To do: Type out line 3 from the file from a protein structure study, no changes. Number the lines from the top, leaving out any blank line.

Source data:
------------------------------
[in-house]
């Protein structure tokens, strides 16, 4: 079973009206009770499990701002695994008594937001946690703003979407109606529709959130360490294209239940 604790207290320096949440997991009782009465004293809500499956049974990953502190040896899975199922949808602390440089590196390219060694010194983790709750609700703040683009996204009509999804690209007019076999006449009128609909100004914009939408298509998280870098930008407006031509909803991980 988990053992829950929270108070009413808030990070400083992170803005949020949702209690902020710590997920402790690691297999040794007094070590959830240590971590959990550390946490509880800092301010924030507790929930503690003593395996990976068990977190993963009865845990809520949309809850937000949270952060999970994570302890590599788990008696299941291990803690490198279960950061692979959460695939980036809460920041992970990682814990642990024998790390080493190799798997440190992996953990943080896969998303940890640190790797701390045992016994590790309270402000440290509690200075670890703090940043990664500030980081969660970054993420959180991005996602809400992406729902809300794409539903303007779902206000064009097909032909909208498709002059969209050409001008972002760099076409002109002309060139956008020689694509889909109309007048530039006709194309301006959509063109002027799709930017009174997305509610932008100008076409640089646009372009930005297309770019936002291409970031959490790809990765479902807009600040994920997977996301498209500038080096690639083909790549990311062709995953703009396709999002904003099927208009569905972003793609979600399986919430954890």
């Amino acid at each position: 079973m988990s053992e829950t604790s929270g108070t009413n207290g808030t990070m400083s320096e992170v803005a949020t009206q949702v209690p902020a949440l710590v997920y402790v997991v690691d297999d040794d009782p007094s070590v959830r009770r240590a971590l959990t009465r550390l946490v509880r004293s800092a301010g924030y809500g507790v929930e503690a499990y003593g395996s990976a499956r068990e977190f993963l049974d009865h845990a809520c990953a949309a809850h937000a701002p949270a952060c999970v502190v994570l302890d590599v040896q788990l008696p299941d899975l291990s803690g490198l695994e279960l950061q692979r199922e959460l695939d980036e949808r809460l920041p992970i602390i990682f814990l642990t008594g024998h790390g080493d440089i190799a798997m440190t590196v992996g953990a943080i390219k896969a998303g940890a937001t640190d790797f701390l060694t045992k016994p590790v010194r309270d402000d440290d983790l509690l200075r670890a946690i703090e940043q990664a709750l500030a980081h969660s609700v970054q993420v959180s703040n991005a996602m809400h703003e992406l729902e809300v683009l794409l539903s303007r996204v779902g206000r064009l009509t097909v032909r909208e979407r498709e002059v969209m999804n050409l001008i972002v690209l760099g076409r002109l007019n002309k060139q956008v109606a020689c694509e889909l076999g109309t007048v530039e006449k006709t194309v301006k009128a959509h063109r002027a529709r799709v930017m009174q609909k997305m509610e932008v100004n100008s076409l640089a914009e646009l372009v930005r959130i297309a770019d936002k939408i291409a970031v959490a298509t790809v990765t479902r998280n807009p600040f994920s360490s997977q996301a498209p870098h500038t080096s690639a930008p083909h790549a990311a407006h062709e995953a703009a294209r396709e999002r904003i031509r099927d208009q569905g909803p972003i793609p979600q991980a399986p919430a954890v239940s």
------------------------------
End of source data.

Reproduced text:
């Amino acid at each position: 079973m988990s053992e829950t604790s929270g108070t009413n207290g808030t990070m400083s320096e992170v803005a949020t009206q949702v209690p902020a949440l710590v997920y402790v997991v690691d297999d040794d009782p007094s070590v959830r009770r240590a971590l959990t009465r550390l946490v509880r004293s800092a301010g924030y809500g507790v929930e503690a499990y003593g395996s990976a499956r068990e977190f993963l049974d009865h845990a809520c990953a949309a809850h937000a701002p949270a952060c999970v502190v994570l302890d590599v040896q788990l008696p299941d899975l291990s803690g490198l695994e279960l950061q692979r199922e959460l695939d980036e949808r809460l920041p992970i602390i990682f814990l642990t008594g024998h790390g080493d440089i190799a798997m440190t590196v992996g953990a943080i390219k896969a998303g940890a937001t640190d790797f701390l060694t045992k016994p590790v010194r309270d402000d440290d983790l509690l200075r670890a946690i703090e940043q990664a709750l500030a980081h969660s609700v970054q993420v959180s703040n991005a996602m809400h703003e992406l729902e809300v683009l794409l539903s303007r996204v779902g206000r064009l009509t097909v032909r909208e979407r498709e002059v969209m999804n050409l001008i972002v690209l760099g076409r002109l007019n002309k060139q956008v109606a020689c694509e889909l076999g109309t007048v530039e006449k006709t194309v301006k009128a959509h063109r002027a529709r799709v930017m009174q609909k997305m509610e932008v100004n100008s076409l640089a914009e646009l372009v930005r959130i297309a770019d936002k939408i291409a970031v959490a298509t790809v990765t479902r998280n807009p600040f994920s360490s997977q996301a498209p870098h500038t080096s690639a930008p083909h790549a990311a407006h062709e995953a703009a294209r396709e999002r904003i031509r099927d208009q569905g909803p972003i793609p979600q991980a399986p919430a954890v239940s």